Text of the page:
As a two-day European Community summit begins here today, leaders of the 10 member nations face a decision on the planned 1986 entry of Spain and Portugal into the EC. But they also will discuss changes within the EC that could determine its future for the next several years, officials here say.
Should this summit take positive action on these subjects, it would mark a change from recent years of deadlock. Given the past record of inaction, many here feel it is by no means certain the 10 leaders will be more successful than in the past.
But the prevailing view is one of relative optimism.
``Things have begun moving ahead,'' says EC Commission President Jacques Delors.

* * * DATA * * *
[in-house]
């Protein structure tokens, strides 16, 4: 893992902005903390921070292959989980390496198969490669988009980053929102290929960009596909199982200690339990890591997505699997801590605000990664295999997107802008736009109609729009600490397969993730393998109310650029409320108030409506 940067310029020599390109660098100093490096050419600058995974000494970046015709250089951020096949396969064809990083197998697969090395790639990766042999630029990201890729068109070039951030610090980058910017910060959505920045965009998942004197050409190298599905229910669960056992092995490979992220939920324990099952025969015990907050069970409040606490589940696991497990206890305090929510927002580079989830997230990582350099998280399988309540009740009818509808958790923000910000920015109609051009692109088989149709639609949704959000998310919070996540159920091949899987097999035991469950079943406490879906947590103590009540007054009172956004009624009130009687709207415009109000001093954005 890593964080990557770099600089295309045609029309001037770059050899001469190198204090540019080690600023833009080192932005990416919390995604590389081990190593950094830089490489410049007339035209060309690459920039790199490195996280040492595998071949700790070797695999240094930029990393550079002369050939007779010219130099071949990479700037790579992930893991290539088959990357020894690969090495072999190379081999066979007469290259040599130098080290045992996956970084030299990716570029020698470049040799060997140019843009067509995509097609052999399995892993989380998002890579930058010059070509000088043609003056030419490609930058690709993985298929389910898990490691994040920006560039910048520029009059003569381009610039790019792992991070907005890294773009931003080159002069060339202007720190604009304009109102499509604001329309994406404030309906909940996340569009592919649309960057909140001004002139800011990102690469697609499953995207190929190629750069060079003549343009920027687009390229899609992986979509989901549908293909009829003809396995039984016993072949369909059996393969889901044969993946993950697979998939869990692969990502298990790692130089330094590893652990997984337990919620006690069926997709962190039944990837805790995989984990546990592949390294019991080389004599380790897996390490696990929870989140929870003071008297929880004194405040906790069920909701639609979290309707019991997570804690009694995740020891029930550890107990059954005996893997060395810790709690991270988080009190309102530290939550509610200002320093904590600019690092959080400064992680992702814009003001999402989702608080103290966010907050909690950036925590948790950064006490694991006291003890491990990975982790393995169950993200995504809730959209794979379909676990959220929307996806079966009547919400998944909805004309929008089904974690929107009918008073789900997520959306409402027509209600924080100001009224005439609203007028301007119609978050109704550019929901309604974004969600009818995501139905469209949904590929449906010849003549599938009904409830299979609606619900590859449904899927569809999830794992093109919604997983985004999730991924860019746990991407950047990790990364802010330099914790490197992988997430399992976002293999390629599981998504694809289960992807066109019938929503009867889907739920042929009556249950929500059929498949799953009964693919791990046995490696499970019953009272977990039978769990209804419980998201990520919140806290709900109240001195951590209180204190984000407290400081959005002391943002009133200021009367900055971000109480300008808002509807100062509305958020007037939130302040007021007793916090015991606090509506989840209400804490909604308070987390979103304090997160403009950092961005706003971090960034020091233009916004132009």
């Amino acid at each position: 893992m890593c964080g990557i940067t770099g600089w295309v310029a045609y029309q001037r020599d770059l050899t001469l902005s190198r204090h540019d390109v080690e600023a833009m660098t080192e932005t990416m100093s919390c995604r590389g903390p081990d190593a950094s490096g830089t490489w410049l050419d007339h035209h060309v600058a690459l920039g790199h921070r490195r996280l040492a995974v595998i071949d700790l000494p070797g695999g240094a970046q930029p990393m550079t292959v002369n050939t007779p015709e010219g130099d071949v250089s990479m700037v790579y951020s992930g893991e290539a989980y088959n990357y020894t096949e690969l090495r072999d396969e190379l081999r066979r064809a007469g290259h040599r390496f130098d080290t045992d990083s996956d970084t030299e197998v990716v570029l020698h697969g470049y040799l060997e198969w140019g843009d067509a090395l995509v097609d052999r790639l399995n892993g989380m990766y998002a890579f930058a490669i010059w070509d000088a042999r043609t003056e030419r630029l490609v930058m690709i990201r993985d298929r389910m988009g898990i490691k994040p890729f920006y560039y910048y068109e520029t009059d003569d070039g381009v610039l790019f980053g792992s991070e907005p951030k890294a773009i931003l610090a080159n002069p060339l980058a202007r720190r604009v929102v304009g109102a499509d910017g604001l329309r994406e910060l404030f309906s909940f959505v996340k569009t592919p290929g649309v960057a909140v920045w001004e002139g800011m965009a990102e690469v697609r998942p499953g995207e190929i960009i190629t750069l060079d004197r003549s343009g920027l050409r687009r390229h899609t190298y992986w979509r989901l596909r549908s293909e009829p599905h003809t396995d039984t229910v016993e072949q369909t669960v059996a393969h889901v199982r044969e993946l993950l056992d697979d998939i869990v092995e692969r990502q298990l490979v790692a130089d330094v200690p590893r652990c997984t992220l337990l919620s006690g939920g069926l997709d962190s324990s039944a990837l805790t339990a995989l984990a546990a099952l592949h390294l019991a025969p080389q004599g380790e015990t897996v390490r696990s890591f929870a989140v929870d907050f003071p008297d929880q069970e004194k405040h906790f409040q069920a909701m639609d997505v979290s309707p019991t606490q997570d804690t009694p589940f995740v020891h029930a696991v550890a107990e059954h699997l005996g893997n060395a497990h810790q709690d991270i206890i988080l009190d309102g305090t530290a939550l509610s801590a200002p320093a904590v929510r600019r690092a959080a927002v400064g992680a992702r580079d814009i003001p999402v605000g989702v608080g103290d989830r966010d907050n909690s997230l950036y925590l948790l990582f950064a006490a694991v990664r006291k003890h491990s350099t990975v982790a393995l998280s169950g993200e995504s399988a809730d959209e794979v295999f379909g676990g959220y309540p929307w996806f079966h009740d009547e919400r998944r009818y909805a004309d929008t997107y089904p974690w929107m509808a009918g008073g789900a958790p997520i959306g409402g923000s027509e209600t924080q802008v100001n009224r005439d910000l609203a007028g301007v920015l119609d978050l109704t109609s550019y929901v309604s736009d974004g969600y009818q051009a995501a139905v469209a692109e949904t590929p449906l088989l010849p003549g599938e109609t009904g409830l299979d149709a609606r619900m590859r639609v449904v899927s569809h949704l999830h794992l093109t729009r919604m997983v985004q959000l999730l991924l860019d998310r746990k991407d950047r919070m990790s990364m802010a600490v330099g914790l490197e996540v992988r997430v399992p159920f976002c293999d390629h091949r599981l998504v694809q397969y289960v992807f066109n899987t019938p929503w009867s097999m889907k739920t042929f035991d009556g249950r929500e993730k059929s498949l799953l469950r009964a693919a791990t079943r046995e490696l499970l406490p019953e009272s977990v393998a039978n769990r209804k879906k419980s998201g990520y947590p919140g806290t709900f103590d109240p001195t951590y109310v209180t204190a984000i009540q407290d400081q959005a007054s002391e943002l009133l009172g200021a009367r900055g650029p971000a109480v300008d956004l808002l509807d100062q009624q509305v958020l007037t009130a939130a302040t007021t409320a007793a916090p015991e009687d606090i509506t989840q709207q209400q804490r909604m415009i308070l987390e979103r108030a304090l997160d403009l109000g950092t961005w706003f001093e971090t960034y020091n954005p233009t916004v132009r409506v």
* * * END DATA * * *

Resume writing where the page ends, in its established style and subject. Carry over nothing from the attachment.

Much of this optimism depend on successful completion of the negotiations with Spain and Portugal. Should the last-ditch effort fail, it could set the entire timetable and atmosphere back for years, officials say, because of the complication of elections in numerous countries.
But many say the summit will tackle two reports, prepared by groups of national representatives, that recommend improvements in the EC's decision-making process. One recommendation is to limit the power of national vetoes in ministerial-council decisions in favor of majority voting. Another one would be to foster a ``Europe of citizens,'' rather than the bureaucratic orientation of the existing EC institutions.
Many expect Italian Prime Minister Bettino Craxi, who will preside over the summit, to propose a conference beginning this fall to draw up some new treaties. These would cover closer foreign-policy coordination among the members, some degree of EC involvement in defense issues, and more powers for the European parliament, which is now confined to a limited say over the EC budget.